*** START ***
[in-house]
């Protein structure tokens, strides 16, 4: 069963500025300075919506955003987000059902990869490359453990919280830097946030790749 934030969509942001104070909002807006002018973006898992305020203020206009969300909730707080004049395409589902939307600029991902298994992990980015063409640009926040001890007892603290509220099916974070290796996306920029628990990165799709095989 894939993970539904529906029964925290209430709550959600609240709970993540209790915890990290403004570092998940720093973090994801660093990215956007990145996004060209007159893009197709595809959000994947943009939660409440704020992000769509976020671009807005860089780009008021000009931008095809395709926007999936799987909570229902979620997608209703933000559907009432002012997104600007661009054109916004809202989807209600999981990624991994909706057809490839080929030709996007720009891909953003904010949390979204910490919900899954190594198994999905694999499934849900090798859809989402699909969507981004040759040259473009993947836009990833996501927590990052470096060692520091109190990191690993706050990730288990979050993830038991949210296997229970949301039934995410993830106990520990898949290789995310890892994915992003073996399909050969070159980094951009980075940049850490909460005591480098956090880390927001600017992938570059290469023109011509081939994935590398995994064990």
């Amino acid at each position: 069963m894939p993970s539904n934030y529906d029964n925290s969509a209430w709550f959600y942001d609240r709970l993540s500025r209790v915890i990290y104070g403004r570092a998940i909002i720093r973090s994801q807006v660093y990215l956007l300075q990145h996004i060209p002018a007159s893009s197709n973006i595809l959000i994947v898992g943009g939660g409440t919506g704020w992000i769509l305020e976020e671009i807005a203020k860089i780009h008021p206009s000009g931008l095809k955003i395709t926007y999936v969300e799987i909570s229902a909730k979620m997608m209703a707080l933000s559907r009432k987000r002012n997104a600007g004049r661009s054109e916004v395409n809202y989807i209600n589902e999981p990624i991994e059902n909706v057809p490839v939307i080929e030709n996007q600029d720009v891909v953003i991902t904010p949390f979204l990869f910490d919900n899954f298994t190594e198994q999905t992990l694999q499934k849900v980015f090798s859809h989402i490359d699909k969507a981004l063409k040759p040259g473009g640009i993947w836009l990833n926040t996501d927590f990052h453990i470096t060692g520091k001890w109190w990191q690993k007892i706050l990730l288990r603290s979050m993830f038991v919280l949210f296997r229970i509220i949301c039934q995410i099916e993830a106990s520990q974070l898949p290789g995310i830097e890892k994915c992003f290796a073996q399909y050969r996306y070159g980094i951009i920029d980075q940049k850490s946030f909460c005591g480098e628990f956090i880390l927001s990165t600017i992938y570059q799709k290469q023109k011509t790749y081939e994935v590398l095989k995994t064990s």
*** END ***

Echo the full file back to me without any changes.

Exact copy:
[in-house]
């Protein structure tokens, strides 16, 4: 069963500025300075919506955003987000059902990869490359453990919280830097946030790749 934030969509942001104070909002807006002018973006898992305020203020206009969300909730707080004049395409589902939307600029991902298994992990980015063409640009926040001890007892603290509220099916974070290796996306920029628990990165799709095989 894939993970539904529906029964925290209430709550959600609240709970993540209790915890990290403004570092998940720093973090994801660093990215956007990145996004060209007159893009197709595809959000994947943009939660409440704020992000769509976020671009807005860089780009008021000009931008095809395709926007999936799987909570229902979620997608209703933000559907009432002012997104600007661009054109916004809202989807209600999981990624991994909706057809490839080929030709996007720009891909953003904010949390979204910490919900899954190594198994999905694999499934849900090798859809989402699909969507981004040759040259473009993947836009990833996501927590990052470096060692520091109190990191690993706050990730288990979050993830038991949210296997229970949301039934995410993830106990520990898949290789995310890892994915992003073996399909050969070159980094951009980075940049850490909460005591480098956090880390927001600017992938570059290469023109011509081939994935590398995994064990």
């Amino acid at each position: 069963m894939p993970s539904n934030y529906d029964n925290s969509a209430w709550f959600y942001d609240r709970l993540s500025r209790v915890i990290y104070g403004r570092a998940i909002i720093r973090s994801q807006v660093y990215l956007l300075q990145h996004i060209p002018a007159s893009s197709n973006i595809l959000i994947v898992g943009g939660g409440t919506g704020w992000i769509l305020e976020e671009i807005a203020k860089i780009h008021p206009s000009g931008l095809k955003i395709t926007y999936v969300e799987i909570s229902a909730k979620m997608m209703a707080l933000s559907r009432k987000r002012n997104a600007g004049r661009s054109e916004v395409n809202y989807i209600n589902e999981p990624i991994e059902n909706v057809p490839v939307i080929e030709n996007q600029d720009v891909v953003i991902t904010p949390f979204l990869f910490d919900n899954f298994t190594e198994q999905t992990l694999q499934k849900v980015f090798s859809h989402i490359d699909k969507a981004l063409k040759p040259g473009g640009i993947w836009l990833n926040t996501d927590f990052h453990i470096t060692g520091k001890w109190w990191q690993k007892i706050l990730l288990r603290s979050m993830f038991v919280l949210f296997r229970i509220i949301c039934q995410i099916e993830a106990s520990q974070l898949p290789g995310i830097e890892k994915c992003f290796a073996q399909y050969r996306y070159g980094i951009i920029d980075q940049k850490s946030f909460c005591g480098e628990f956090i880390l927001s990165t600017i992938y570059q799709k290469q023109k011509t790749y081939e994935v590398l095989k995994t064990s």